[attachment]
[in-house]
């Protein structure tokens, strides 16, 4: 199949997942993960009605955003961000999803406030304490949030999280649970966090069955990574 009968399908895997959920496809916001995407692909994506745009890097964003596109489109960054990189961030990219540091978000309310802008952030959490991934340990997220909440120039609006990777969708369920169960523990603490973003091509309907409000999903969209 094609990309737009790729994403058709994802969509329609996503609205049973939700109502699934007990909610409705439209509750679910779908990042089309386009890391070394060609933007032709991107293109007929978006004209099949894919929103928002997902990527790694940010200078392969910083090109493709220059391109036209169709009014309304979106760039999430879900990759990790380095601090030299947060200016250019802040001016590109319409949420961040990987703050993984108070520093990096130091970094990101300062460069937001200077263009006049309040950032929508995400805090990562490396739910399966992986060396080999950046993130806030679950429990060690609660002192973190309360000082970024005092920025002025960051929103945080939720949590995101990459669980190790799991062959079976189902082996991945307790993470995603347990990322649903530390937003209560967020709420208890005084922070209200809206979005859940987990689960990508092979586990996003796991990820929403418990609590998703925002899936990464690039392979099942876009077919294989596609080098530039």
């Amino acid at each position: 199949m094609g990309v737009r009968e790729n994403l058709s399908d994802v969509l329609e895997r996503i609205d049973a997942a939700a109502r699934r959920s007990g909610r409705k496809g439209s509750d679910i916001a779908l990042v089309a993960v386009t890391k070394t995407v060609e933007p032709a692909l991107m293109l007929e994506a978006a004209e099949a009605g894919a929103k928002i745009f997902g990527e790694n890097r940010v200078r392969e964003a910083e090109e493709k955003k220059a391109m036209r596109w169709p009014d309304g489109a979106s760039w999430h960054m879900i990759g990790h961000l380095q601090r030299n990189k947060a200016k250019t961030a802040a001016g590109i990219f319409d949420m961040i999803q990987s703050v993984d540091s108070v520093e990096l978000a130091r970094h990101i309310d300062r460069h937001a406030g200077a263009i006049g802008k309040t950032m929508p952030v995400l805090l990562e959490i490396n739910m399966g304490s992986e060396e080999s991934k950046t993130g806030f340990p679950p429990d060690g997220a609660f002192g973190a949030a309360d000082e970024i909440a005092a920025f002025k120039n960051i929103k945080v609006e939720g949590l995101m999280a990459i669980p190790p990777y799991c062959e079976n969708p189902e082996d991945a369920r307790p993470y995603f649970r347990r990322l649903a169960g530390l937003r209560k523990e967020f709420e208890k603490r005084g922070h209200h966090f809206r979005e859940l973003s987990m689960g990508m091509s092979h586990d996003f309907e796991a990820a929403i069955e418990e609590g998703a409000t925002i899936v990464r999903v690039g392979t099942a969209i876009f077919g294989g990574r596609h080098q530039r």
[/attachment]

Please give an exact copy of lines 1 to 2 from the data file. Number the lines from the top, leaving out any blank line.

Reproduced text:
[in-house]
């Protein structure tokens, strides 16, 4: 199949997942993960009605955003961000999803406030304490949030999280649970966090069955990574 009968399908895997959920496809916001995407692909994506745009890097964003596109489109960054990189961030990219540091978000309310802008952030959490991934340990997220909440120039609006990777969708369920169960523990603490973003091509309907409000999903969209 094609990309737009790729994403058709994802969509329609996503609205049973939700109502699934007990909610409705439209509750679910779908990042089309386009890391070394060609933007032709991107293109007929978006004209099949894919929103928002997902990527790694940010200078392969910083090109493709220059391109036209169709009014309304979106760039999430879900990759990790380095601090030299947060200016250019802040001016590109319409949420961040990987703050993984108070520093990096130091970094990101300062460069937001200077263009006049309040950032929508995400805090990562490396739910399966992986060396080999950046993130806030679950429990060690609660002192973190309360000082970024005092920025002025960051929103945080939720949590995101990459669980190790799991062959079976189902082996991945307790993470995603347990990322649903530390937003209560967020709420208890005084922070209200809206979005859940987990689960990508092979586990996003796991990820929403418990609590998703925002899936990464690039392979099942876009077919294989596609080098530039």